The Plastics Recycling Conundrum: Technology, Economics And Human Behavior

Bound bales of crushed plastic bottles and containers sit stacked ready to be recycled at a recycling center in the Netherlands. Photographer: Jasper Juinen/Bloomberg

© 2018 Bloomberg Finance LP

The recent announcement by the industry group Alliance to End Plastic Waste that it will commit over $1 billion to eliminate plastic waste has focused scientific and commercial attention on creating a sustainable path for the use of plastics.

Since the mid-1950s, when commercial plastics production began in earnest, over 8 billion metric tons of primary plastics have been produced, principally from hydrocarbon feedstock. Almost one-third of these plastics remain in use, mostly in infrastructure, buildings, transportation vehicles and industrial machinery. Only 500 million tons or about 6% of the produced plastics have been recycled; the majority has been discarded (55%) or incinerated (8%).

The very qualities that make plastics attractive – their durability and stability – also make it difficult to dispose of them when their usefulness comes to an end.

About 2% of that plastic waste, or 8 million tons – predominantly from China, Indonesia, Philippines, Sri Lanka and Vietnam – ends up in the oceans and other marine ecosystems each year. It gets there in a variety of ways, in both visible and microscopic form, through accidental spills, airborne and water borne microplastics and microfibers, careless dumping and runoff from landfills, among other routes.

The challenge is clear. Reducing the amount of plastic waste would mean less plastic makes it to the world’s waterways. There are several ways to address that:


  • Increased recycling; with less material discarded as intact plastics, there is less opportunity for synthetic plastics to make it into the marine ecosystem.
  • Switching to bio-based materials that can degrade in the ecosystem.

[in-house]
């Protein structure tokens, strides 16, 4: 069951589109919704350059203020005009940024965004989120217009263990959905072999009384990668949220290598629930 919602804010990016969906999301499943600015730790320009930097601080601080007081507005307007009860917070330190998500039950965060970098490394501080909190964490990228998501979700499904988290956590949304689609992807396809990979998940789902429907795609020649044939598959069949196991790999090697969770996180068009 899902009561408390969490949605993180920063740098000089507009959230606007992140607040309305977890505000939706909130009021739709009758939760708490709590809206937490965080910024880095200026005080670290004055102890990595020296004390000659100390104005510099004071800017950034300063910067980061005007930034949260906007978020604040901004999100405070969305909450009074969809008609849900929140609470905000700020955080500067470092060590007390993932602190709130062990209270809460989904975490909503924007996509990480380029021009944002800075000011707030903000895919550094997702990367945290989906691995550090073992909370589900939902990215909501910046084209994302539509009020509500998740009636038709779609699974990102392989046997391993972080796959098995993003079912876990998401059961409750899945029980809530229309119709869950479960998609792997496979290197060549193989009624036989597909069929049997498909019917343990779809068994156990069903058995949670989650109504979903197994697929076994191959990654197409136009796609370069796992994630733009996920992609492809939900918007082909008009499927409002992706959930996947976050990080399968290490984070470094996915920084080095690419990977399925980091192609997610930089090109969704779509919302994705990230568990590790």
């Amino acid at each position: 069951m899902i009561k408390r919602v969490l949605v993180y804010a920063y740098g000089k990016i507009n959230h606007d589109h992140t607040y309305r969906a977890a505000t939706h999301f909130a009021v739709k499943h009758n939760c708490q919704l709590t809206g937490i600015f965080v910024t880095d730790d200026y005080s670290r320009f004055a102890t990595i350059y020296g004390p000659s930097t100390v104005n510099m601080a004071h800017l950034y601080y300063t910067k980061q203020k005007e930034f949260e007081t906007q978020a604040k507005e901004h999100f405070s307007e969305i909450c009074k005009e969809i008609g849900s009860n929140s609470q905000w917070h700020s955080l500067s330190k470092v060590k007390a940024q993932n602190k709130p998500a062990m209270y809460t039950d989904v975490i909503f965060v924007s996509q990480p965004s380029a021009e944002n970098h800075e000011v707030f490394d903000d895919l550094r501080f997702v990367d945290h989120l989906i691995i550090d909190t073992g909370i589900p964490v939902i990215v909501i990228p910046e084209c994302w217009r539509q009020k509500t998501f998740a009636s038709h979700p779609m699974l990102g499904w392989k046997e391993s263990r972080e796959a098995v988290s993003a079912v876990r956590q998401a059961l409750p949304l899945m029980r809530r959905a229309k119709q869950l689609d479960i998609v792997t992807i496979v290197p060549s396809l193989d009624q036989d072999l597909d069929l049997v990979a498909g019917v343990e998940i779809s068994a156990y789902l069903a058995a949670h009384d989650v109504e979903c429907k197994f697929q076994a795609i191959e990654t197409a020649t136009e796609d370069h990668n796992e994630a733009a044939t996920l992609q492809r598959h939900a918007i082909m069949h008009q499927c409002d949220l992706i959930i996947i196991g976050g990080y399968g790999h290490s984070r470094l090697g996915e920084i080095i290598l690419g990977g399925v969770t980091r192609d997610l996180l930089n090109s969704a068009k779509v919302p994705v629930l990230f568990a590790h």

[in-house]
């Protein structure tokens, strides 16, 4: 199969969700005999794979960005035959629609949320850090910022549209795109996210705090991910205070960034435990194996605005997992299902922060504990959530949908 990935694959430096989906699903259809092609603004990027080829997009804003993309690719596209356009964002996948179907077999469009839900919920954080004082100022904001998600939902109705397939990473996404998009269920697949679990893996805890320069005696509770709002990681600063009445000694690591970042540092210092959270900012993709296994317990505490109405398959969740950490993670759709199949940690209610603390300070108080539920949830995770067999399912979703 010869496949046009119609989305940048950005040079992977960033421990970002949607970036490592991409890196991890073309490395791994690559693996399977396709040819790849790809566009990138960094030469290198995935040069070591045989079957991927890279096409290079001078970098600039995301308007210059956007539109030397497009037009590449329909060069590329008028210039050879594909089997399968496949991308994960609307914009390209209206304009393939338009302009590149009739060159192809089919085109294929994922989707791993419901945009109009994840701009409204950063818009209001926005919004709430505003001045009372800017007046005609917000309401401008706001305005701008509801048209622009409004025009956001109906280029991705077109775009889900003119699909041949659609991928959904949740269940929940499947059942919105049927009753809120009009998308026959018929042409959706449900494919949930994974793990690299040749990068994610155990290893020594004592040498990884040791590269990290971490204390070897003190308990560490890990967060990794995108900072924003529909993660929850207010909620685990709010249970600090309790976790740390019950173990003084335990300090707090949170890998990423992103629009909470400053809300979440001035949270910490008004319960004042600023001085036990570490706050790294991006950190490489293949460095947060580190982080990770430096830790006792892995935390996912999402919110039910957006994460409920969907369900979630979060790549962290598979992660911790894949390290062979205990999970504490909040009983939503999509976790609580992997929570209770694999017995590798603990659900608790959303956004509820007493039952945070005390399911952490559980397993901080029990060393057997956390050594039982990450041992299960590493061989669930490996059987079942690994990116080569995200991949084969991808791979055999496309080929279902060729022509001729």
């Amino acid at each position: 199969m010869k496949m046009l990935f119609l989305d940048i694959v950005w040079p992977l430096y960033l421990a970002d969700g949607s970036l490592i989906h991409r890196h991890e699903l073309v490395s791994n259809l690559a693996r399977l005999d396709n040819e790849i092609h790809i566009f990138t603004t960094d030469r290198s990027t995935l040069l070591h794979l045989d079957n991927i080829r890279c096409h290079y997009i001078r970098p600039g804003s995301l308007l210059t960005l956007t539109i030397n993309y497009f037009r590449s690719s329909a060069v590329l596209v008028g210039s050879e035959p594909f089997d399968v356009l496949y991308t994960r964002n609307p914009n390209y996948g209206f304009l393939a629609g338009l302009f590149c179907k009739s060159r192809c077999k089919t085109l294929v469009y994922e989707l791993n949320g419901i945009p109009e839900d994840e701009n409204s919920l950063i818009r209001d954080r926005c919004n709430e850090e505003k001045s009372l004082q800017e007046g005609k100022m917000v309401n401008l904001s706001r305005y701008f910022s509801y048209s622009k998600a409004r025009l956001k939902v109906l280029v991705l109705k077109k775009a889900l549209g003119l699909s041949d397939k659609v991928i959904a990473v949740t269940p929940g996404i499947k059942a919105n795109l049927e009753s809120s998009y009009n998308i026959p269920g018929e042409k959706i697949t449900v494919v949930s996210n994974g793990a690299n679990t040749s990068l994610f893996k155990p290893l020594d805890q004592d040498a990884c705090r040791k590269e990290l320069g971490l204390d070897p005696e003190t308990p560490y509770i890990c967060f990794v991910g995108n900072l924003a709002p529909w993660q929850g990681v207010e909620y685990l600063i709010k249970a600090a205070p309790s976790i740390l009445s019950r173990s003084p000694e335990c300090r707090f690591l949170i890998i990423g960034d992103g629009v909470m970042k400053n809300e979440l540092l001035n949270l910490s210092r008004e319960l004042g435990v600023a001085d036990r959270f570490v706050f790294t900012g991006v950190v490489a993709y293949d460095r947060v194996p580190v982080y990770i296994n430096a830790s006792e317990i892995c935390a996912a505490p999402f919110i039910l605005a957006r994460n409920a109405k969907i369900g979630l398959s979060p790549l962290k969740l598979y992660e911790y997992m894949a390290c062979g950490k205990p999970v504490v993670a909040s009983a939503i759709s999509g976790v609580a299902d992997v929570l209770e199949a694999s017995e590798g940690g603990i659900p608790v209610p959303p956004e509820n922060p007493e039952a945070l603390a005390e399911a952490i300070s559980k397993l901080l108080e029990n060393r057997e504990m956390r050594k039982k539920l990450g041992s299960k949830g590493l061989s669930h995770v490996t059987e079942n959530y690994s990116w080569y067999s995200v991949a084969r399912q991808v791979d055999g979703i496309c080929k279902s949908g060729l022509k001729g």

• Incorporating sustainability into polymer manufacturing.

All three are needed, but that last idea offers perhaps the most exciting promise, even offering the potential to convert plastic waste from a problem to a solution.

At the least, we clearly should do better than recycling only 10% of all discarded one-time use plastics, but that will require meeting challenges and opportunities that are technological, economic and most importantly, behavioral.

Technologically, in most cases reusing plastics leads to a degradation of the material properties, resulting in downcycling the materials to lower value products.

That downcycling through traditional recycling routes, along with the intrinsic costs of collecting, cleaning and sorting prior to remanufacturing of the plastic materials, makes plastics recycling cost-prohibitive and an unattractive proposition. One potential solution is finding ways to use the embedded energy in those discarded plastics without the challenges of downcycling, while managing the costs of handling the plastics from consumer to recycled material.

Currently, such upcycling technologies are in their infancy and are largely exploratory.

Economically, the most significant challenge is the collection, sorting and cleaning of plastic waste for recycling.  Recently, I wrote about demonstrations of improvements in last-mile technologies, and those technologies have raised significant excitement in the public. Advances in the last-mile solutions that incorporate digital technologies are hard to scale up, and they intrinsically are site-specific. Nevertheless, these last-mile solutions are becoming more and more important as each community grapples with the challenge of increasing plastic recycling rates.

Solving the technical and economic issues will require that we understand human behavior and attitudes about plastic waste, and the cultural and societal nuances that come into play. For instance, increased recycling efforts have made people feel freer to use more plastics and therefore, have led to significant increases in the consumption of single-use plastics. Similarly, the development of bio-based plastics – made from renewable biological resources including plant waste – has resulted in increased use of plastics. These non-intuitive responses indicate that we ought to pay close attention to human behavior and how people respond to proposed changes.